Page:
Luckily for Three even though the pregnancy did take a few months to resolve, the pregnancy was able to be fully removed with no long lasting effect or need for chemotherapy treatment. Sadly though she has since not managed to conceive since and so hasn’t had a real shot at seeing if the treatment would work for her, as nothing could have saved the molar pregnancy with it being a chromosomal issue.
I do read a lot of women on forums saying I tried this and that and it never worked, but I think lots of women don’t realise that no treatment protocol of any kind is going to save a non viable pregnancy that has a chromosome issue, you would need a healthy embryo to implant in the first place for treatment to help the pregnancy continue successfully.
Three is having a little time out of trying to conceive and considering her options she is speeding towards 42 as she says but I strongly believe she has the drive and determination to get her rainbow baby and she really does deserve that. She has great knowledge of rpl and is always selflessly offering her help to other women and I know that must be hard when you want something so badly for yourself. She’s a strong woman and has fight left in her yet…. yes you do… if your reading this 💗
FOUR – Is one of the four of us who has finally got her rainbow baby and out of all of us, is the only one who got a pink one! So she has three very eligible bachelors to choose from when she’s older! Fours precious rainbow girl was born just two days after Ted, we were 4 weeks apart throughout our pregnancies but then with Teds emergency arrival he beat her to it and she swiftly followed two days later which was truly special and we can’t wait for them to meet. Four had her first miscarriage in May 2016 at 7+1 and I guess like anyone, even though it is awful as you are so excited and I definitely had blinkers on and no idea that anything would go wrong, you just write your first loss off as bad luck, your told it’s so very common and I was definitely left feeling like next time would just be fine.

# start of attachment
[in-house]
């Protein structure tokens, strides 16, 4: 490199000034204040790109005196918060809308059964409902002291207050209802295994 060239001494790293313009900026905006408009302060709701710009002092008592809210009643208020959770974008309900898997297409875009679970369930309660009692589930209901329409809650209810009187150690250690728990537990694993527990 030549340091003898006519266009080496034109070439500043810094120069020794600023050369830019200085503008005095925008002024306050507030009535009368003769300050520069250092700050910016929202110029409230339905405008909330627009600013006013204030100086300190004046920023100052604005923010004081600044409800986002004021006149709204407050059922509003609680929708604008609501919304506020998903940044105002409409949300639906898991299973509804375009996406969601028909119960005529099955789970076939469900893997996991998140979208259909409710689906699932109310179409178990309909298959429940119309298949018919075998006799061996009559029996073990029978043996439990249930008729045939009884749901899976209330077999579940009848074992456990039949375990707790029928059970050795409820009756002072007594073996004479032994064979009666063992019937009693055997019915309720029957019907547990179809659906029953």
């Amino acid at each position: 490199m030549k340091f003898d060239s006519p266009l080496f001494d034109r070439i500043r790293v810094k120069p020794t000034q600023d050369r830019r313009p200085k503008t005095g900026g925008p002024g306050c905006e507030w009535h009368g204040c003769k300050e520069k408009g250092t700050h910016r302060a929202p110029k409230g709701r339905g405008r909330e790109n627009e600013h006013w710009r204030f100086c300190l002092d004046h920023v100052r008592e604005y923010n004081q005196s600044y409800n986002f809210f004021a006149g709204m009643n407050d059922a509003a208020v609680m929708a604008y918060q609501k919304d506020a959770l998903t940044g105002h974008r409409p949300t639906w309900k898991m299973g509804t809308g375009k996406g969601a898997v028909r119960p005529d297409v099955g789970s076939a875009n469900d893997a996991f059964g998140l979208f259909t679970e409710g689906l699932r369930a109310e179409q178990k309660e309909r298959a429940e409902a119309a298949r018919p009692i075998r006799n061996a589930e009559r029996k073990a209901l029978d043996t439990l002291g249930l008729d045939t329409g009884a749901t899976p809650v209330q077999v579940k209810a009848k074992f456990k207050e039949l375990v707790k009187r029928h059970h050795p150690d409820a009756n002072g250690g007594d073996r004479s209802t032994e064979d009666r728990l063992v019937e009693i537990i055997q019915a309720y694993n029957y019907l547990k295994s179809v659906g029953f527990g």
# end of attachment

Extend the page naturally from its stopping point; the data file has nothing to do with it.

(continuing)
After the miscarriage her cycles and periods all went haywire and after some investigation she was diagnosed with PCOS (polycystic ovary syndrome). Some ladies can struggle to conceive quickly with pcos as sometimes you don’t ovulate every cycle and it can become difficult to track ovulation and know when you are fertile too. Four did manage to conceive naturally in February 2017 and due to being anxious after the first loss went for two early private scans in her 2nd pregnancy at 6 & 8 weeks and saw a heart beat at both of them.
She went for a third scan at 11 weeks to be told there was no heart beat and that baby had passed at 8+2 just a couple of days after her previous scan. After 9 days of waiting to see if the miscarriage would start naturally she decided to opt for surgical removal as the waiting is so distressing. After the miscarriage at a gp appointment she found out her white blood cell count had come back high from her booking in midwife blood tests, she was convinced her body has been fighting something and due to anxiety about becoming pregnant again decided to look into immunology and pregnancy and went to see the consultant privately.